I wanted to squeeze in one more holiday cake before Christmas and I just barely made the cut!! I saved the best for last this year and am in love with this chocolate peanut butter Rudolph cake.
It has all my favorite flavors and is decorated to look just like my favorite holiday character.
Cake Flour vs. All-Purpose Flour
Now some of you might be asking, why use cake flour in this recipe?
Cake flour has less protein in it (usually 7-8%) than all-purpose flour (about 11%). Why does the protein content matter? Because this protein becomes gluten as you mix it with liquid.
More protein means more gluten, which means denser, chewier baked goods (think of a chewy loaf of sourdough bread).
Cake flour makes baked goods that are fluffier and lighter like angel food cake. They also give baked goods a finer crumb.
The frosting on this Rudolph cake is pretty rich so I wanted fluffier cake layers to help balance it all out.
Substitutions and Swaps in this Rudolph Cake
While I love making this Rudolph cake following the recipe below, I know you might not have all of the ingredients on hand. Or if you have food allergies or restrictions, I’ve got you covered.
Below are some swaps and substitutions that can be made in this recipe.
- Unsalted Butter – If you only have salted butter on hand, you can use it in place of the salted butter and omit the salt in this recipe. You can also use vegan butter in its place!
- Granulated Sugar – I do not recommend reducing the amount of sugar or changing the type of sugar as it will change the texture of the cake.
- Large eggs – You can also use 1 cup of egg whites or if you have an egg allergy you can use 4 flaxseed eggs.
- Unsweetened Cocoa Powder – I prefer using regular baking cocoa, but you can also use Dutch-processed or black cocoa powder in this recipe.
- Hot Coffee – Any strong coffee will work, or you can mix 1 Tbsp of instant espresso or coffee into 1 cup of hot water. If you want to avoid a coffee flavor, you can also just use hot water.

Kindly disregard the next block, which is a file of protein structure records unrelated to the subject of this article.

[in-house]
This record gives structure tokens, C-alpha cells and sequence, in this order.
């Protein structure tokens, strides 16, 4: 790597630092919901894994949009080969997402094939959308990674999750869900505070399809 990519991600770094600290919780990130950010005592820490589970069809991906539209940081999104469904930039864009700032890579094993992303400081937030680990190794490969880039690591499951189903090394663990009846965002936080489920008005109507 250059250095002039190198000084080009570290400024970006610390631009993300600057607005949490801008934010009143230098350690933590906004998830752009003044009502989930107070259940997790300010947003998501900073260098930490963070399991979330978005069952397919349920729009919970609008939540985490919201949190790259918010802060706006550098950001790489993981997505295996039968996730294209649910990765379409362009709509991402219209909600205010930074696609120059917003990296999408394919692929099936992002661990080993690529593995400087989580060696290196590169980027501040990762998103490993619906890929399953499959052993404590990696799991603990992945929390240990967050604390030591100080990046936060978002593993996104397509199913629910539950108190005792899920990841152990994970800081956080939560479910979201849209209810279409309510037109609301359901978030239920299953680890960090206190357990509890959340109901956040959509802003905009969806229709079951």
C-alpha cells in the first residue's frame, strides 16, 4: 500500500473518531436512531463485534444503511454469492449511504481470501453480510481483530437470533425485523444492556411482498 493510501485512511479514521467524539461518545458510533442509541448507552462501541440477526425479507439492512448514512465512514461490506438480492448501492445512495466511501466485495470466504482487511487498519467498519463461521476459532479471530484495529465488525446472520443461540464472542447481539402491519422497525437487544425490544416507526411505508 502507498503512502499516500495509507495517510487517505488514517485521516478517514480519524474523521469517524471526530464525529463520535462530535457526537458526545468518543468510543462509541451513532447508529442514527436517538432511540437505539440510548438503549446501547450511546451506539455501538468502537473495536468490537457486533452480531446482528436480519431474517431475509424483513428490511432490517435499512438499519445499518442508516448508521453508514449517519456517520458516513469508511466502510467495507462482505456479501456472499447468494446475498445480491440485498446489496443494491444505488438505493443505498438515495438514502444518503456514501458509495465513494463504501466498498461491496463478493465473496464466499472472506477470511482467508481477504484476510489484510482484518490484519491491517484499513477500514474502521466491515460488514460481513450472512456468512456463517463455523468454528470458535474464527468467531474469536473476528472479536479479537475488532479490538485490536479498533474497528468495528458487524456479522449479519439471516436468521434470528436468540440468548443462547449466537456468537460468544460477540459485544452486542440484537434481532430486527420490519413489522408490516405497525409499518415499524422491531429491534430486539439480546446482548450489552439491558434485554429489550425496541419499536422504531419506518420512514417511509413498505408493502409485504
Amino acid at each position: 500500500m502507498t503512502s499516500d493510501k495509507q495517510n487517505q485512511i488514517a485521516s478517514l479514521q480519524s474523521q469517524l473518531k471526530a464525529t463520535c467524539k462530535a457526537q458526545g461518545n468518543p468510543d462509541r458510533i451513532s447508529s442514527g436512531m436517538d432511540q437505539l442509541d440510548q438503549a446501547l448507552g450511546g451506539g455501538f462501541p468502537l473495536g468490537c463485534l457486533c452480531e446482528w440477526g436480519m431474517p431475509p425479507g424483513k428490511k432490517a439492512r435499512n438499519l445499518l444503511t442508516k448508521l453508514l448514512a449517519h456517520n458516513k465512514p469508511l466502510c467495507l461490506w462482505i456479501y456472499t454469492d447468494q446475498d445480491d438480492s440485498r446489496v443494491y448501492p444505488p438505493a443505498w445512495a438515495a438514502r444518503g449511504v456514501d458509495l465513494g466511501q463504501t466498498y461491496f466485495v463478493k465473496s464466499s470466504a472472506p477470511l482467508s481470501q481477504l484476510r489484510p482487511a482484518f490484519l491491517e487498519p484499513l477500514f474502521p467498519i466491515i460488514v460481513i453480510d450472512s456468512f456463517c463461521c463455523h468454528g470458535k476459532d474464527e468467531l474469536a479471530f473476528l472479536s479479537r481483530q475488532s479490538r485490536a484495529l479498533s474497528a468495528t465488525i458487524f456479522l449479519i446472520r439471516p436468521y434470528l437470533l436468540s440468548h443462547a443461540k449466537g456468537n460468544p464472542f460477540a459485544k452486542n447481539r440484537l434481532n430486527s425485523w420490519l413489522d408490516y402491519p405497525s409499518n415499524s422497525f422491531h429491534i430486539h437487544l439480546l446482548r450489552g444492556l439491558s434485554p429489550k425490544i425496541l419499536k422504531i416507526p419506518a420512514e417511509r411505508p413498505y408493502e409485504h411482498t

- Buttermilk – You can also use full fat yogurt, sour cream, whole milk, or an alternative yogurt or milk (almond, soy, oat) if you’re dairy free.
- Self-Rising Cake Flour – This recipe works best with self-rising cake flour, but you can make your own if needed! Please see the section below for instructions.
- Heavy Cream – You can also use whipping cream or coconut cream.
- Dark Chocolate – I like using melted dark chocolate to make the frosting and antlers on this cake, but you can also use milk or semi-sweet chocolate.
Why Self-Rising Cake Flour is Your Best Friend
As you can probably tell, I am a huge fan of self-rising cake flour. Self-rising cake flour is pre-mixed, so salt and baking powder are already incorporated into the cake flour.
I love this because it helps you skip three steps. Rather than getting out all these ingredients and whisking them together, you just use 3 cups of your self-rising cake flour. Viola!
Surprisingly, my neighborhood grocery store only carries the self-rising type of cake flour. If you forgot to grab some at the store or can’t find any, don’t worry.
For every cup of self-rising flour that this recipe calls for, measure out 1 cup of cake flour, then add 1/4 teaspoon salt and 1 1/4 teaspoons baking powder.
Or if you are more of a metrics person, here’s the same formula in grams:
Swap 100 grams of self-rising flour with 94 grams of cake flour, plus 5 1/2 grams baking powder and 1 gram salt.
Making This Rudolph Cake in Different Sizes
This recipe can also be used to make different sized cakes. You can also half or double the ingredients to make a half or double batch!
You can make four 6″ cake layers with one batch of batter. Bake the cake layers at 350 F for 32-34 minutes or until a toothpick comes out with a few moist crumbs.
One batch of batter can also be used to make one 9×13-inch sheet cake. Bake it at 325 F for 35-45 minutes and use flower nails or heating cores to help the cake bake evenly.